Welcome to the first session of “In the Round”, a time where other voices can be heard singing the harmonious melody of Light and High Beauty. Our first guest writer is a recently-graduated high school senior. I’ve known this guy for a while, but over the past semester I’ve seen him grow in wonderful ways. Recently, he was diagnosed with a benign brain tumor. His surgery is this morning and expected to go well. So, opening up the round is John…
I write this account 11 days after receiving the news of a tumor on my brain and the night before the operation to remove this hopefully benign tumor from my frontal lobe. It recaps the hardest, most impactful 6 months of my life.
Finishing up the fall semester of my senior year of high school and beginning my final semester, things seemingly couldn’t have gone better. My relationships were thriving, my different spheres of ministry were fruitful, opportunities were opening, and I was reading and learning more than ever before. I had never felt such external favor with the Lord, but as everything went “so well,” I couldn’t help feeling that I was completely missing something, some deep insecurities that lay dormant.
In late February, everything fell apart at once. I did not receive a summer internship that I had looked forward to for the better part of six months; I wanted this internship just about more than anything. This was the first time I had ever had something like this completely stripped away. I ached with pain like I had never ached before. The Lord then began stripping things away from my “established” Kingdom. The walls were being torn down, and my insides were left “naked and exposed to the eyes of him to whom we must give account” (Hebrews 4:13). The tearing away and exposure constantly felt like ceaseless waves bashing upon me as I barely found the energy to push above water to grasp for a single breath of air. Over and over for months the waves seemed to never quit as I learned the meaning of complete dependence on Christ. I finally could see my reality of approaching the throne of grace of Hebrews 4 naked and exposed, bringing nothing. However, my increasing clarity to reality in no way softened the waves. The suffering and revealing of sin continued in such large doses, that I would find myself pleading for the Lord to make things easier, always ending with an apprehensive, “But I trust you anyways.” I often didn’t feel like I trusted the Lord, but I had nothing else. He had taken everything but given me one thing: a more solid foundation in Christ than I had ever known.
As the Lord tore away my now awoken insecurities, it continued to hurt. It hurt to have the things in which I had placed so much confidence and security ripped out from underneath me. I would begin to get a foothold, and then some other insecurity would fall out beneath me. But over time, I began to focus less on the waves crashing around me and more on what the waves were pushing me towards: a more precious and savored Christ. The path following Christ had never been so rough, yet grace had never been so sweet.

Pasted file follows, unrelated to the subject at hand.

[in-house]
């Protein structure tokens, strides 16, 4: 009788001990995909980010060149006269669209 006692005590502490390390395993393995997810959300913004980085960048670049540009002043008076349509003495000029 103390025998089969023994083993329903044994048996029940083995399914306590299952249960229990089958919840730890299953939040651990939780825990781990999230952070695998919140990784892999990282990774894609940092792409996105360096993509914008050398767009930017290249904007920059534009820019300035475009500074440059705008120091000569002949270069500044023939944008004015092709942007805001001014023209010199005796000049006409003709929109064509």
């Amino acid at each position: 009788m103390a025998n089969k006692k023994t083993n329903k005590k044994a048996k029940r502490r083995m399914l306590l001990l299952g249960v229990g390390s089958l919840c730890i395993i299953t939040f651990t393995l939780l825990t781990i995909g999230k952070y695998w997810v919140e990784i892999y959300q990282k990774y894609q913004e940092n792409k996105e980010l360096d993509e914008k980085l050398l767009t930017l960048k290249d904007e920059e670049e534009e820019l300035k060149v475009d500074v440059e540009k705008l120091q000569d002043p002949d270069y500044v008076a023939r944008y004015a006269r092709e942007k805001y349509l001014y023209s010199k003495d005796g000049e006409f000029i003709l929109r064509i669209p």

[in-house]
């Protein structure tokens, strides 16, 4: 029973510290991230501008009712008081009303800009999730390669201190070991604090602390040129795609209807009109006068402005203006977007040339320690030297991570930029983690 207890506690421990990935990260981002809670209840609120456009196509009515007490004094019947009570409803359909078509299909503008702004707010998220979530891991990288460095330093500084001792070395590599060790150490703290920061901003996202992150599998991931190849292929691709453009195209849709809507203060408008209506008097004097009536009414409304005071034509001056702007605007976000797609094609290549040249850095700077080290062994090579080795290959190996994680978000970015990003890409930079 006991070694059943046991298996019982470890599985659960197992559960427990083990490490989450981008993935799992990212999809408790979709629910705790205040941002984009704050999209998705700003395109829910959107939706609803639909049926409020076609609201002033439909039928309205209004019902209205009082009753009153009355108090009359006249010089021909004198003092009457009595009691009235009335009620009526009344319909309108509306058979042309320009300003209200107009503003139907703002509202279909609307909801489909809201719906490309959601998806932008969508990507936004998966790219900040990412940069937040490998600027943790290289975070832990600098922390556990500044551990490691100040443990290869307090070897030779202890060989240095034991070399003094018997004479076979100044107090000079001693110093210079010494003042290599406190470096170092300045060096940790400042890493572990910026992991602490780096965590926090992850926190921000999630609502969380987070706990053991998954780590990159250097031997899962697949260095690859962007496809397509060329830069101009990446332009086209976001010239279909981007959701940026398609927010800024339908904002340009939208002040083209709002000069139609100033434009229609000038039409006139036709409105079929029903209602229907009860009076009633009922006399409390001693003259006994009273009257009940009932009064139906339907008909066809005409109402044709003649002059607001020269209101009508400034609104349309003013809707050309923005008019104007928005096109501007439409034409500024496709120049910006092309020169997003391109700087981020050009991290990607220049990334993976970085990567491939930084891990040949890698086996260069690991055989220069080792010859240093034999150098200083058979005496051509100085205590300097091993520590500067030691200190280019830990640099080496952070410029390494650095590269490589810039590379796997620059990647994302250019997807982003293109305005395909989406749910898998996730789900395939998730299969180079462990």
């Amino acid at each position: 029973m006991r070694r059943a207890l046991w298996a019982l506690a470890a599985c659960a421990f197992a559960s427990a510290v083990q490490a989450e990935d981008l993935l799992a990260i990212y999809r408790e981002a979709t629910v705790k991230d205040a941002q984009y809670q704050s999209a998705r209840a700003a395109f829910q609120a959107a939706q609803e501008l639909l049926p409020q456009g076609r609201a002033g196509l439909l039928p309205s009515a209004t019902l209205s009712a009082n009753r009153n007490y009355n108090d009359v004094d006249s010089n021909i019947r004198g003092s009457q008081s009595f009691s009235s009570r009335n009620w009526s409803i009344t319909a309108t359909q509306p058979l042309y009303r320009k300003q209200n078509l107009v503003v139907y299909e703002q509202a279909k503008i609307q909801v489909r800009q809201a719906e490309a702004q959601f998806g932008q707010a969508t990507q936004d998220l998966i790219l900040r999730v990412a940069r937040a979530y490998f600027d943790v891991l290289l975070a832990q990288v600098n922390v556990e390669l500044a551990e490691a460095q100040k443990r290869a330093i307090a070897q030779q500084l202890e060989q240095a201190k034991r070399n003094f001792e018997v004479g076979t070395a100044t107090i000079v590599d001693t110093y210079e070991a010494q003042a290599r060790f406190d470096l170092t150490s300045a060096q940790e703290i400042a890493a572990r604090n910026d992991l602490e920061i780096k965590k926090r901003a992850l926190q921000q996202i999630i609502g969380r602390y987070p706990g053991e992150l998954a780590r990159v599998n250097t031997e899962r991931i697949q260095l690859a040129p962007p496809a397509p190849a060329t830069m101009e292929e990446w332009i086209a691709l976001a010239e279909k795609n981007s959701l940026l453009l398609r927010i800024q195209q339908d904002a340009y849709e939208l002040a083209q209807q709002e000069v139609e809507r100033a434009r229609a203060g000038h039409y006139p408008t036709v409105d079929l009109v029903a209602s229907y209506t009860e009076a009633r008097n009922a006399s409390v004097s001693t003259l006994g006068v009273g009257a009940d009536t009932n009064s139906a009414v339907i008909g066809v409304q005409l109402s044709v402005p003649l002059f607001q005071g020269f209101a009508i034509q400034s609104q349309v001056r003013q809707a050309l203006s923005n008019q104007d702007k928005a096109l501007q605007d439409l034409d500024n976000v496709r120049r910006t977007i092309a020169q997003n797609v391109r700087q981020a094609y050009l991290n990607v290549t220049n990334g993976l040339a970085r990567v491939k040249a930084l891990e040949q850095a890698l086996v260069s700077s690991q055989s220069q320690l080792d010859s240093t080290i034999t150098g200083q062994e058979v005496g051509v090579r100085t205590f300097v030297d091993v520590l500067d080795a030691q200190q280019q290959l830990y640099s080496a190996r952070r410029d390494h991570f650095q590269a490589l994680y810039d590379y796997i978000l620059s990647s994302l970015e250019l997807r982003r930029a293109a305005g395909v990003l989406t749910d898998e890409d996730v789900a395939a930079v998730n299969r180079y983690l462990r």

Fast forward to June 16. I was expecting a rough week of camp working one-on-one with a difficult camper, so that morning I read through 2 Corinthians 4 on light momentary affliction preparing us for an eternal weight of glory. A few hours later, I walked into the ER at St. Vincent’s Hospital with a pounding migraine. Six hours, a CAT scan, and MRI later, the doctor walked through the doorway. I had hints of suspicion throughout the day that it was more than just a migraine, but they were just lingering thoughts until that moment. The look on his face echoed of more serious news than I cared to hear. As he told of the tumor they discovered on my top left frontal brain lobe, my immediate thought was, “Really, God? Another curve ball?” This entire semester of grasping for air, and God was going to throw me yet another curve ball. Had I not grown enough in the previous months? Had I not shown that I realize my utter dependence on Christ? All I wanted was an easy break, but now this! I had forgotten how much sweeter Christ had become through everything else that semester, and all I could see was one more wave coming.
As I digested everything that night and over the next couple days, it finally hit me. Don’t I know that my Father loves me? Don’t I know it? The One who rules all things and controls all things is not only on my side, but also because of Christ, He has given me the Spirit of his Son, allowing me to cry out “Abba! Father!” And yet I would call this tumor a curve ball… No. No. No. This tumor was no curve ball meant to strike me out, but an act of my loving Father to prepare me, His son, for the “eternal weight of glory beyond all comparison” (2 Cor. 4:17) How marvelous! I had forgotten the very passage that the Lord laid on my heart to read that morning I realized the tumor.
So as I write this about 7 hours from my surgery, I have security. I have it not because my surgeon is awesome (though he is), not because I’m praying everything goes well (though I am), and not because doctors expect it to go smoothly (though thankfully they do) but because my Heavenly Father did not one day just say, “I think I’ll give John a tumor.” No. He specifically and specially designed this tumor and all the circumstances surrounding it with care, so that he may draw me unto Himself. He is preparing me, slowly but surely, for His glory.
– John Morson